The arrival of Covid-19 suddenly imposed shifts in consumers’ expectations, perspectives and behaviours, and this will usher in a new age of customer experience and challenge conventional thinking like never before. Here’s why.
The coronavirus is both a health and economic global issue that is unprecedented and very challenging for everyone, that we know. But what we don’t know yet is how our consumer driven society will really look in the months and years to come. However, we’re already beginning to see glimpses of what to expect, starting to emerge.
With the first steps in easing the restrictions on people’s movements and activities likely to occur soon now a vaccine is being rolled out, it’s vital to have a strategy now that is supported by behavioural insights into consumers’ needs, how to improve customer service and deliver positive customer experiences in our changed reality.
Online adoption Is good news for stores
For years, customer service and customer experience have been foremost in many a conversation which focused on retail or any consumer driven sector for that matter. Indeed, and with good reason, an entire industry has been created, it’s sole purpose to capture and interpret customer feeling and sentiment. And this is only set to intensify as we enter a pandemic induced new era of customer experience, one which is emerging as a by-product of the new shopper behaviour we are witnessing.
Now, it might sound counter intuitive to suggest that the surge in ecommerce is in reality, good news for stores, so let me explain.
For years, the share of the total retail basket which online enjoyed was increasing, but only gradually. By February 2020, non-grocery had reached approximately 20%. Then, with the Covid-19 pandemic, by November 2020 it had reached a staggering 40%. What many thought would take the remainder of the decade, if at all, had happened within months.
And much of that new online spend is unlikely to disappear any time soon. So surely this is devastating for physical stores?
For years, here in the UK, it was an undeniable fact that most retailers simply had too much space. What the pandemic has done is to condense years of retail evolution into a short space of time. Ultimately this is good news for both retail and consumers alike. For the former it is good news because the status quo was simply unsustainable – better to take the pain in a shorter period of time rather than in an extended denouement.
For consumers, it means that the quality (as opposed to quantity) of retail on the high street will demonstrably improve as a result. Because average will no longer survive. And this brings us to perhaps the most exciting aspect of the post-pandemic world we have to look forward to.
For years, we have been educated and conditioned to think, not of channels customers shop in, but of one consistent brand interaction whether it be online, offline, desktop, mobile, QR code and so forth. But what is emerging is a two-tier retail model, one where online and offline will fufill very different roles.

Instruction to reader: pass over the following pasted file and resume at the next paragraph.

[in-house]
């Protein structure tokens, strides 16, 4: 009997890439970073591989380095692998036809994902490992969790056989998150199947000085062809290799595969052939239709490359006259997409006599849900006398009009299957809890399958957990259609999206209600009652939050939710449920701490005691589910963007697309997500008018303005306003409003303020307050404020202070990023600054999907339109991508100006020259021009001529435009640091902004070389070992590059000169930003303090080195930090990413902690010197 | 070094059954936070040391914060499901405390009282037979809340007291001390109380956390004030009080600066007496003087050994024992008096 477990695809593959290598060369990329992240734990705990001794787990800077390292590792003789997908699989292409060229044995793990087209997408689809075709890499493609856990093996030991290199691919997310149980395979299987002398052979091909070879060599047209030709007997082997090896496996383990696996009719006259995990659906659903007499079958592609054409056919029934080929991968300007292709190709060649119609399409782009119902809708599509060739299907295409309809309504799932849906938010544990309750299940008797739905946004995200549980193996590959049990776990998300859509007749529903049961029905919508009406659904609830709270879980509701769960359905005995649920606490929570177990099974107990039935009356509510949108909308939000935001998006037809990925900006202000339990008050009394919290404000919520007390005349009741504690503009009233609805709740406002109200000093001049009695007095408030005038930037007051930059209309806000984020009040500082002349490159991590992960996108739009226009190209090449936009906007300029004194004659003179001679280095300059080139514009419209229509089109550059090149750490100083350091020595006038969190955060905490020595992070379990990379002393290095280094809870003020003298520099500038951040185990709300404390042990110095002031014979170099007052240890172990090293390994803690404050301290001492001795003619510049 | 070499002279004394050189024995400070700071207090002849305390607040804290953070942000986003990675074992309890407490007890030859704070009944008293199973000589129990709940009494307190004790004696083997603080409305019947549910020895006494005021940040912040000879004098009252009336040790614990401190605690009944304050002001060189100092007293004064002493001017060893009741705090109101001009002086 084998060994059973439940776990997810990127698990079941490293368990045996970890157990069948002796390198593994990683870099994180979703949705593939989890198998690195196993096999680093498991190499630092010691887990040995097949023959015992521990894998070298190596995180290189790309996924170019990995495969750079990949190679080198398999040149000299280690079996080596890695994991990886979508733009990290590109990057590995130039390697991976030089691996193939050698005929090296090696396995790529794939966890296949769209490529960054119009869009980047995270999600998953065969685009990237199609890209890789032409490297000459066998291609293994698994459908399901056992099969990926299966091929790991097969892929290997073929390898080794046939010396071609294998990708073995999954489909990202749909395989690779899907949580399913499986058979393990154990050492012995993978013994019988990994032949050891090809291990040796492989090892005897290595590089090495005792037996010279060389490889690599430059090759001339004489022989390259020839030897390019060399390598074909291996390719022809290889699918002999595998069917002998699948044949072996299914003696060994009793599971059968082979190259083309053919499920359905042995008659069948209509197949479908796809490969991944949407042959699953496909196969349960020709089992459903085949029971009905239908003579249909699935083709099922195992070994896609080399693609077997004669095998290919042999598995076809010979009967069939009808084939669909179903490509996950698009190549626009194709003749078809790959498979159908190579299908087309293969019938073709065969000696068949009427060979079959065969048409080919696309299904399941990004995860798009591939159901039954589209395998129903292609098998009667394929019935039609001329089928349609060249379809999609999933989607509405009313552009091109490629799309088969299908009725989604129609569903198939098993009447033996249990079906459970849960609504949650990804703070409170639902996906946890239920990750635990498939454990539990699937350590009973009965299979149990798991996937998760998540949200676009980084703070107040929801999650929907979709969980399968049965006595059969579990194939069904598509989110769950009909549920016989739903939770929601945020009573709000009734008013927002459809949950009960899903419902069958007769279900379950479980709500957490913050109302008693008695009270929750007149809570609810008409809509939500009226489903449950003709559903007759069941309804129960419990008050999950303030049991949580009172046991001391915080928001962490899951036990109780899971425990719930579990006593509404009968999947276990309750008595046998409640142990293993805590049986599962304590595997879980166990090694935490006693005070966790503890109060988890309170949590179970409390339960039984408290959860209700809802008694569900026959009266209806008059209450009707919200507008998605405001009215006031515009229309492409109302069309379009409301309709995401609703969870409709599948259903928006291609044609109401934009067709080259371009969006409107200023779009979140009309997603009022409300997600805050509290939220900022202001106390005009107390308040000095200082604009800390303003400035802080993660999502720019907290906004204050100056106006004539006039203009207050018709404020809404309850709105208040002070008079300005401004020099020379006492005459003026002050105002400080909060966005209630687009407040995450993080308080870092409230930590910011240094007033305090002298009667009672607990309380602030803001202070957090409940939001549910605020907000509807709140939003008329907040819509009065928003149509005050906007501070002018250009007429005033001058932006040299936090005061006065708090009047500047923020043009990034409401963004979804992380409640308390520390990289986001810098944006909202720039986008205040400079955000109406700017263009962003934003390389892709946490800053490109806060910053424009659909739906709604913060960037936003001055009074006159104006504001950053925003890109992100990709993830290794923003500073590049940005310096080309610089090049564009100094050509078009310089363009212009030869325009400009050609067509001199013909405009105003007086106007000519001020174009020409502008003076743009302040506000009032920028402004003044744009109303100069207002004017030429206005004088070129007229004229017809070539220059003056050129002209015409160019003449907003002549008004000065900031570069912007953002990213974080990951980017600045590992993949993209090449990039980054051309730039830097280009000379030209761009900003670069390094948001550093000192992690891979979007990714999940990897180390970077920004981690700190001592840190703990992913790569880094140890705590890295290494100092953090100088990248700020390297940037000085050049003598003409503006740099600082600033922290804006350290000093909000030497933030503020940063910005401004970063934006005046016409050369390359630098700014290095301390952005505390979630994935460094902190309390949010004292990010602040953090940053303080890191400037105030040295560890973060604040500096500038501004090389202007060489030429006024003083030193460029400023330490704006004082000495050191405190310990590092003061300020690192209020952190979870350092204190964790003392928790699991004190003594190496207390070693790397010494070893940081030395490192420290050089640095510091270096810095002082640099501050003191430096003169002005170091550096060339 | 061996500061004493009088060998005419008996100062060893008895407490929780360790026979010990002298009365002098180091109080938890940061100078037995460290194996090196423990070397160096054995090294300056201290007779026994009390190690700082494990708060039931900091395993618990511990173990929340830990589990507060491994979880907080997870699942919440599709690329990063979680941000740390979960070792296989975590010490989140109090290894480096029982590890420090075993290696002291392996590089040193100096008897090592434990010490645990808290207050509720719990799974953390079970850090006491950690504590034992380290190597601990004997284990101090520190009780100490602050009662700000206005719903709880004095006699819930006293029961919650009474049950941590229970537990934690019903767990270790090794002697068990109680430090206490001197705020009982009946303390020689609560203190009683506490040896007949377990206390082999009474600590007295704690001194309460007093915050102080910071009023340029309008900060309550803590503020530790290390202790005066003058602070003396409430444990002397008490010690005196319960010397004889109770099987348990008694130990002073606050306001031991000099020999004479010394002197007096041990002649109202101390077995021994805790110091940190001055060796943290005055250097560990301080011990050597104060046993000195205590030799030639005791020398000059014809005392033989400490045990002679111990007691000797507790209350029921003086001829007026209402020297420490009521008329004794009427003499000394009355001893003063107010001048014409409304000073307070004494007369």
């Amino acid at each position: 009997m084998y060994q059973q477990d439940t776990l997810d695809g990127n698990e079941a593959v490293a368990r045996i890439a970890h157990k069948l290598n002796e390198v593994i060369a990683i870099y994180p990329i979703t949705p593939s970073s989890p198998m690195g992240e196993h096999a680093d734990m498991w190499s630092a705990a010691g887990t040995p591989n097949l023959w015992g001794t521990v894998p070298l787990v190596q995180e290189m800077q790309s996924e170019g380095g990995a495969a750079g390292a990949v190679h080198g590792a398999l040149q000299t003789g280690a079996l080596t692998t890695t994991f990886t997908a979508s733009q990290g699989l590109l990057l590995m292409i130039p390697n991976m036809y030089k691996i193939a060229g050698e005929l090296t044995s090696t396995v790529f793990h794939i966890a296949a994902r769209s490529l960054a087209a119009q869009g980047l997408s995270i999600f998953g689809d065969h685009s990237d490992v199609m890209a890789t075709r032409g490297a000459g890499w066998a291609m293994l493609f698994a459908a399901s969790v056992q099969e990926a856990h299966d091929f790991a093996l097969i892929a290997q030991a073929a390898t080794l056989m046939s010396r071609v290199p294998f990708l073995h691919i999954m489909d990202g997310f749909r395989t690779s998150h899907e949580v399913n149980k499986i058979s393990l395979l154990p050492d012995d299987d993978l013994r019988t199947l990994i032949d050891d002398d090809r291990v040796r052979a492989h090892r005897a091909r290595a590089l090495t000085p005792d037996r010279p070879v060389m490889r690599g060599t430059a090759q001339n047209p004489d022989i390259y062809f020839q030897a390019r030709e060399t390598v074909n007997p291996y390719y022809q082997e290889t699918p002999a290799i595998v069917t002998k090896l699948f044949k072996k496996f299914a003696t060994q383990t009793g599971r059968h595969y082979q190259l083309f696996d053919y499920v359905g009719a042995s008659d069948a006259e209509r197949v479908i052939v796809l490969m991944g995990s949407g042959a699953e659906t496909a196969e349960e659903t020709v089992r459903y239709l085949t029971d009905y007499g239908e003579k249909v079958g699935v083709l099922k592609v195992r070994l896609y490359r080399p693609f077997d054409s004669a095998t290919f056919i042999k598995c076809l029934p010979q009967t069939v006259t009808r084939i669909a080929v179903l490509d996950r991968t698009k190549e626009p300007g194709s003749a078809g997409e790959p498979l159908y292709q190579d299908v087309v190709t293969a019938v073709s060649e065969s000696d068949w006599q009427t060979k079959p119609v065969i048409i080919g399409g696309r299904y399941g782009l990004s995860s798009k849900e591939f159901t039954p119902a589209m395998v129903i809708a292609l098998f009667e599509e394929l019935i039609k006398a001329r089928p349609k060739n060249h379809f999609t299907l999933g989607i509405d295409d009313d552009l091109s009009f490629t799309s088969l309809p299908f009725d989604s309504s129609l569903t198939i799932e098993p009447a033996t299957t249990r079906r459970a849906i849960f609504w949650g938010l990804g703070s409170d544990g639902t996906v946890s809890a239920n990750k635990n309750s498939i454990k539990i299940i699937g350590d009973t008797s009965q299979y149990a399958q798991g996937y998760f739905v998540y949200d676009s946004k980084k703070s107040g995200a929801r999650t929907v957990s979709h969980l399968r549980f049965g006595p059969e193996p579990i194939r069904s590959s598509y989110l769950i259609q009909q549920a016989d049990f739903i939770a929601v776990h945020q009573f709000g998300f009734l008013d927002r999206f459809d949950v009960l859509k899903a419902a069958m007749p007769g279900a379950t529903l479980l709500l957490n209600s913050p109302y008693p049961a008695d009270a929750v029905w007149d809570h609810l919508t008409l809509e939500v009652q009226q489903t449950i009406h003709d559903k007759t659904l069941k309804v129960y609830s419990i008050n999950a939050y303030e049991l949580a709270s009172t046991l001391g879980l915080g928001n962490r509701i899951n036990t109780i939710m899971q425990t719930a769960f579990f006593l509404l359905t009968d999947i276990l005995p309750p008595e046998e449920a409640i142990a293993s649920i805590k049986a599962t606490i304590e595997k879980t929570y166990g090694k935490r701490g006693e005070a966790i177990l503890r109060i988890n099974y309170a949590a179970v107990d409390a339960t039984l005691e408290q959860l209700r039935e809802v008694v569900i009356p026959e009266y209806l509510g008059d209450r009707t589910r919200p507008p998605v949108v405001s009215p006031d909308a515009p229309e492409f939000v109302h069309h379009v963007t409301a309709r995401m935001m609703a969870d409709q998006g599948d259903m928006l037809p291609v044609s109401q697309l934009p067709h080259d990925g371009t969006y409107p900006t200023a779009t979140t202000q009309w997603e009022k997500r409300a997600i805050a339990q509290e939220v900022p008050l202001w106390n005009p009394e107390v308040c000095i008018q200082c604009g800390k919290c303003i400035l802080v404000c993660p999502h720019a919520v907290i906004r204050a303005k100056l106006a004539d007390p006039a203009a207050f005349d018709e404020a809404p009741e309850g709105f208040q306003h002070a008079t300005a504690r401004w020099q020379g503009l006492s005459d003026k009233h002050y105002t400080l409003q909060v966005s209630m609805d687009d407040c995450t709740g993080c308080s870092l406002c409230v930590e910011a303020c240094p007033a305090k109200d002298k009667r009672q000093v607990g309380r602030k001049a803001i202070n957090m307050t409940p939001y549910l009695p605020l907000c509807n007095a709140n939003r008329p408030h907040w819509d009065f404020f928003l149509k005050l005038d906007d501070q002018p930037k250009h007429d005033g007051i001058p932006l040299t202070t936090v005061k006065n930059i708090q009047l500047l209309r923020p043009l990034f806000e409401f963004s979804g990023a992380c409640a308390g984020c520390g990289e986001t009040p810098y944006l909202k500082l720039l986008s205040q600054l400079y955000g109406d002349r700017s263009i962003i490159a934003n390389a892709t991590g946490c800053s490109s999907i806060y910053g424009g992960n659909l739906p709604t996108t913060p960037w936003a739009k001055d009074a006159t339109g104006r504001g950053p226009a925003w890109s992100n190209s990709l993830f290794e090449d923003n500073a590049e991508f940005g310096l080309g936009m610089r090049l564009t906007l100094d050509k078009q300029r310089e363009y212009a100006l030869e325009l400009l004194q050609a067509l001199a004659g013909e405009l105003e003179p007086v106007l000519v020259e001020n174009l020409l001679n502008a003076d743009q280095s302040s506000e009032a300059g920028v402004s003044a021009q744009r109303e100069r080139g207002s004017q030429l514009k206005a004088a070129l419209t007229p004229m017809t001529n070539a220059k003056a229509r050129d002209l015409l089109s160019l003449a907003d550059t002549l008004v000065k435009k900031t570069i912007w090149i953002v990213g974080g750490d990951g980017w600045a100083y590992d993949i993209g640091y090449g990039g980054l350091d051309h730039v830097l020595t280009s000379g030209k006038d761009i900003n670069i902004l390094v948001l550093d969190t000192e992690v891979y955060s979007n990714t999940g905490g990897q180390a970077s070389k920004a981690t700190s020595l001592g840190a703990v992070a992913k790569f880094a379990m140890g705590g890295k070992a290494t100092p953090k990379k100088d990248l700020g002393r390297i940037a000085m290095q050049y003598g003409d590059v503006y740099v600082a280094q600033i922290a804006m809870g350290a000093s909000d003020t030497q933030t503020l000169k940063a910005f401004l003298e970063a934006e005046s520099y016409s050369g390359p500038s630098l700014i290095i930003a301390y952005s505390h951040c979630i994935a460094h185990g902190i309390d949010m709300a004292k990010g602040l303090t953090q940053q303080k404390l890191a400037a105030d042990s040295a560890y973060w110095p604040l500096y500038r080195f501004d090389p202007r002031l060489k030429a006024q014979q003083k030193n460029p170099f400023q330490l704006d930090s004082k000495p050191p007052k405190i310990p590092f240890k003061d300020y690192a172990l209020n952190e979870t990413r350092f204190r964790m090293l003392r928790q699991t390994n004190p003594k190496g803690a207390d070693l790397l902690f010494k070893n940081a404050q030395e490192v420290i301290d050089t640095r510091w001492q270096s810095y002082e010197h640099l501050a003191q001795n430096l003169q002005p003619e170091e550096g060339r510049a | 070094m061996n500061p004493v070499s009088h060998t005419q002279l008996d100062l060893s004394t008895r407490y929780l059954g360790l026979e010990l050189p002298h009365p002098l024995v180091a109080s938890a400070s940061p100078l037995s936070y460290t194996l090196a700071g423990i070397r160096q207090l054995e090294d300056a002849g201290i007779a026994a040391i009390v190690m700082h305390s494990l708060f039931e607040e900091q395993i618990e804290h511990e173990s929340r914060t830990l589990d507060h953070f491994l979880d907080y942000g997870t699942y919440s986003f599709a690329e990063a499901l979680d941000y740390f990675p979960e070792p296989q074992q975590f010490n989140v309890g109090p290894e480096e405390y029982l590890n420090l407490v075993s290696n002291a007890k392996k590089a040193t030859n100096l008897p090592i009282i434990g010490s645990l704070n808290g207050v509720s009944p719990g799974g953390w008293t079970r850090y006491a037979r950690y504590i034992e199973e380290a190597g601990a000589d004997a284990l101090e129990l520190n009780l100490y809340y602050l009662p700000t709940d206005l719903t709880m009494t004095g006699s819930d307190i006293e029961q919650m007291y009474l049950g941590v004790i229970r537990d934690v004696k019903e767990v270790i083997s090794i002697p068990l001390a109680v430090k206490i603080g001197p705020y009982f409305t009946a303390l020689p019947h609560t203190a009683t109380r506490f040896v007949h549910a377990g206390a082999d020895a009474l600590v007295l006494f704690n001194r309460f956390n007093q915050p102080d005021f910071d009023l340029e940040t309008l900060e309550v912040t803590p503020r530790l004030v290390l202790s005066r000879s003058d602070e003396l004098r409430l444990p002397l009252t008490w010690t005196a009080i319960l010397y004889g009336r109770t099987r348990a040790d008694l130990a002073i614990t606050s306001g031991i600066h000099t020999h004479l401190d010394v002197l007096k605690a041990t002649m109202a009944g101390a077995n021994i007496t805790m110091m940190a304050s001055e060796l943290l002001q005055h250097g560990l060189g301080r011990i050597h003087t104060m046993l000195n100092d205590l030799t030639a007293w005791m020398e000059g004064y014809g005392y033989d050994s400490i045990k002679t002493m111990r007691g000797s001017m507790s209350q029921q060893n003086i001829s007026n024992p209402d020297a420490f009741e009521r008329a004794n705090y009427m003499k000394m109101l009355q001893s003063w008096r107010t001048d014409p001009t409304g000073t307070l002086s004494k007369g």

For ease and convenience, we will continue to shop online for known products, repeat purchases, commodity items and where we’re unsure where the product could be purchased in-store.
However, if we are purchasing a luxury item, or something we need to feel and touch, seek advice or require a very personal experience then we will shop in-store. And we will come to view each for their own strengths and merits.
That’s quite a departure from all that we’ve come to know to be true and has far reaching implications for the very nature of what actually constitutes great in-store customer experience. And ultimately what that will mean is the in-store becoming an extension of the digital experience, rather than the other way around.
It’s not what goes wrong, it’s how you deal with it that counts
But above all, we will expect brands to make the effort to understand perhaps the most important retail metric of all, how we are feeling. Managing customer expectations and responding in the right way have never been so critical. And one company whose business is at the forefront of this and which helps brands with sentiment analysis and insights is Feefo.
Keith Povey, Director of Marketing at Feefo said, “There is no doubt that we are entering a time where legacy paradigms are being left behind and new ones emerge and retail is right at the forefront of that”.
There’s no doubt that we’ve well and truly entered the ‘listening age’, and tools such as Feefo’s Performance Profiling, can help by using artificial intelligence to analyse your review content and highlight recurring themes.
“We are seeing retailers pivot to, evolve and expedite digital strategies and the only way to be successful in that – whether high street or high end – is with customer-centricity at the heart. Mechanisms need to listen, understand and act on a one-to-one basis and also have the same depth of understanding and capability at a scale of thousands or millions of customers at a time”.
This will drive new retail metrics, as retailers realise that they need to invest more than ever before in understanding how one influences the other and vice versa. More than just reviews and five stars, retailers will really need to engage with and listen to their customers as never before.
One way or another, it’s great news for the stores that are best set up for listening to their customers.